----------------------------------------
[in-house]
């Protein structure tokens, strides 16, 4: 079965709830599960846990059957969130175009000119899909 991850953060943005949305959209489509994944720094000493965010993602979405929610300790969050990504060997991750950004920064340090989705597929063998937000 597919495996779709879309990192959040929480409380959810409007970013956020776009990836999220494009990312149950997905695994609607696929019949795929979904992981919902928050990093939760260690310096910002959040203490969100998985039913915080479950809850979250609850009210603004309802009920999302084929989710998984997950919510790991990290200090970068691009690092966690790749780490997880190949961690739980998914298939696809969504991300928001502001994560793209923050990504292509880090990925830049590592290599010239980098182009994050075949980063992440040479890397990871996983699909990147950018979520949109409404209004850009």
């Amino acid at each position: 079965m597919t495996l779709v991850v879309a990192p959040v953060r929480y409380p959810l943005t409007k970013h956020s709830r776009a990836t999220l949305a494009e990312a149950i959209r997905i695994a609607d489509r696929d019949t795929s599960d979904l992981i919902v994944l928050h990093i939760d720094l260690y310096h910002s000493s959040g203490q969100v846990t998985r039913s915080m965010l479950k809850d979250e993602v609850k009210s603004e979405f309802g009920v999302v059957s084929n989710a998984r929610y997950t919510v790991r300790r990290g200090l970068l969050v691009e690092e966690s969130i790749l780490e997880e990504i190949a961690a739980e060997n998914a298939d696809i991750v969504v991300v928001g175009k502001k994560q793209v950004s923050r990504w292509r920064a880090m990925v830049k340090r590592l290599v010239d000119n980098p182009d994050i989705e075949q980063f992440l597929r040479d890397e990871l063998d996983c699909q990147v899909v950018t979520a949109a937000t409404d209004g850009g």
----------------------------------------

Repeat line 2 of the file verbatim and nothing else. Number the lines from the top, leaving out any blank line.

């Protein structure tokens, strides 16, 4: 079965709830599960846990059957969130175009000119899909 991850953060943005949305959209489509994944720094000493965010993602979405929610300790969050990504060997991750950004920064340090989705597929063998937000 597919495996779709879309990192959040929480409380959810409007970013956020776009990836999220494009990312149950997905695994609607696929019949795929979904992981919902928050990093939760260690310096910002959040203490969100998985039913915080479950809850979250609850009210603004309802009920999302084929989710998984997950919510790991990290200090970068691009690092966690790749780490997880190949961690739980998914298939696809969504991300928001502001994560793209923050990504292509880090990925830049590592290599010239980098182009994050075949980063992440040479890397990871996983699909990147950018979520949109409404209004850009």